Can an App Drive More Voters to the Polls in 2020? This Entrepreneur Has High Hopes It Will

As the United States heads into a 2020 White House election predicted to draw record voter turnout, one New York entrepreneur is hoping his digital platform will cut election confusion and compel more people to cast ballots.

TurboVote helps subscribers register to vote, find polling places, and research candidates and measures. The app was launched by Democracy Works, a team of software developers and civic organizers created by Seth Flaxman and Kathryn Peters, former classmates at the John F. Kennedy School of Government at Harvard University.

Democracy Works
TurboVote app by Democracy Works
Democracy Works

As the U.S. contends with the challenges of politically disenchanted millennials and voter suppression allegations, Flaxman, Democracy Works’ chief executive officer, hopes that his Brooklyn-based team will help ensure as many people as possible vote next year.

A major funder has the same hopes. The Knight Foundation in September awarded Democracy Works a $3 million grant to further its work. The cash infusion brings the nonpartisan organization much closer to a $20 million fundraising goal to boost the voter experience next year.

“Apathy is out there but technology really is solving the other pieces of it,” said Flaxman, 34, who lives in Brooklyn. 

It is not unusual that Flaxman’s livelihood is rooted in politics. As an undergrad at Columbia University, he ran for student body president. He and his ticket, the Open Columbia Party, convinced Columbia College to turn all educational loans into grants for students from families earning less than $50,000 annually. 

Later, as a graduate student at Harvard, he missed voting in three different elections because he did not have a handle on the logistics on dates and locations to cast ballots. One lost opportunity took place when he missed voting in a mayoral election in New York City because he did not complete the requirements to vote absentee. Later, he missed a primary in New York.

“A third was when I was walking down a street in Cambridge and saw a sandwich board that said today was the election, and I thought that was the final straw,” Flaxman said. “I started looking online. I thought the Internet must have solved this.”

It hadn’t, so Flaxman proceeded to convince his friend, Peters, whom he described as more of a technologist, that they should step into the gap. “I persuaded her that our democracy could use some attention,” Flaxman said.

In 2010, they launched TurboVote, their first project, which has experienced a boom in the past year and a half, Flaxman said. Along with the Knight Foundation grant, the company doubled in size to 51 employees and is now engaging with 6 million voters/subscribers.

In the past seven years, the philanthropic organization has invested a total of $5.15 million in Democracy Works and its technologies.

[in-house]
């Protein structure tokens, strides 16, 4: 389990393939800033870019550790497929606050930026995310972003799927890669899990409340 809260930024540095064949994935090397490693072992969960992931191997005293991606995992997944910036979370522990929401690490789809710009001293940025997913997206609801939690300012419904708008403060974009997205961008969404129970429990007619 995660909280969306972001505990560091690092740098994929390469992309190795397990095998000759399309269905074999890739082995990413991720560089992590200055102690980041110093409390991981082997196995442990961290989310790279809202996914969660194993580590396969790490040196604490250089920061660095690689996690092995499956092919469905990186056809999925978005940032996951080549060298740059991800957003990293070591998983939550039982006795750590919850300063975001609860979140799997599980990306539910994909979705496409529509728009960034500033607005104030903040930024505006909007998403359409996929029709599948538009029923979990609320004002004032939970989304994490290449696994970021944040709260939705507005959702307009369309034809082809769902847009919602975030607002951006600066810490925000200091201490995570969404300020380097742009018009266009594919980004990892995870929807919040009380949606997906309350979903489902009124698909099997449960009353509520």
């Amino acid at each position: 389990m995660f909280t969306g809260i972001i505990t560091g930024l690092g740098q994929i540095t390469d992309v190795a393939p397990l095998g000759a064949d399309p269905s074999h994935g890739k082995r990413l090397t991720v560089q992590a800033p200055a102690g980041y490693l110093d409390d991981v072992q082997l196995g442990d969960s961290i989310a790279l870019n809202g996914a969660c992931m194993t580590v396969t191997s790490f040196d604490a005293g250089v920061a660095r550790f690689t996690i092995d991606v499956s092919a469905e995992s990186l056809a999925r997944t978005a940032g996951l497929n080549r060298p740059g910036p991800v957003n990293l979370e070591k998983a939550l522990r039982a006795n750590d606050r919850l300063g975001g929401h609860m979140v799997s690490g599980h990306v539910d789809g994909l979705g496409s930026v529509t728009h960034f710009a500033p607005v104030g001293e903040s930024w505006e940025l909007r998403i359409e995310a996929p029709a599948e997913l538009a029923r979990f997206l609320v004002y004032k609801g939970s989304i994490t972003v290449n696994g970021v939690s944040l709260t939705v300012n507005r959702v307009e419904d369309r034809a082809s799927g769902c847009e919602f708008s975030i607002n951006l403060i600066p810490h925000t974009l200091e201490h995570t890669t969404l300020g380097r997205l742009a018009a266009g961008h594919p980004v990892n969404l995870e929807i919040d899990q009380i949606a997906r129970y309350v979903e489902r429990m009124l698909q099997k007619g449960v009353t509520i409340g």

“We have been a supporter of Democracy Works since its early days,” Lilian Coral (CQ), director of national strategy and technology innovation for the Knight Foundation, told Fortune

“For us, it’s more of a general gist toward our mission, which is to foster a more informed society,” Coral said.

The foundation hopes that Democracy Works and TurboVote help people make informed ballot decisions, Coral said. For many young people in particular, information surrounding elections and voting is not readily available and there is a disconnect, according to Coral.

“We believe that voting should be as easy as shopping in the digital age,” Coral said. “I think when there are these kinds of questions about whether people understand where they can vote, questions about voting location and everything else, that’s where we think information is really critical and everyone should have that information.”

Political observers are cautiously optimistic about the potential effect TurboVote will have on the 2020 race.

With the predictions of record-breaking voter turnout next year, there is likely to be confusion from jurisdiction to jurisdiction regarding where to vote, what you need to take with you to vote and the like, Republican strategist Holly Turner said.

“If Democracy works can help with that, I think that’s a great thing,” said Turner, who is based in Washington. “It’s exciting … to see that there’s a way for some of the smaller counties to have some resources and support.”

But she added a note of caution.

“You get into, ‘We’ll, it’s an app and it’s collecting data on voters and it owns that data,’” she said. “Are they going to provide information about candidates and, if so, how do they frame that information? What issues do they want to put on the app to say candidates are for or against certain issues? Obviously, there are human beings behind apps like this. All of us have our innate biases, even when we have good intentions. Those are just some things voters should be aware of.”

Ron Lester, a veteran Democratic pollster based in the Washington, D.C., area, said any effort that brings more people to the polls is likely to make a difference. He also points out the millennials, who are likely to need a service like TurboVote, are disenchanted with the United States.

“I think the bigger issue is when the electorate performs like it should, you get a totally different result than when you have a lot of votes being suppressed,” Lester said during discussion of issues that prevent Americans from casting ballots, such as alleged voter suppression.

As for Flaxman, he believes that all signs indicate Democracy Works will bring the receipts next year of a more representative voting electorate.

“Every program of ours is scaling exponentially in a way nonprofits rarely experience,” he said. “I think we could see a 10-point jump in turnout from historical averages and I think we’ll be powering a significant amount of it.”

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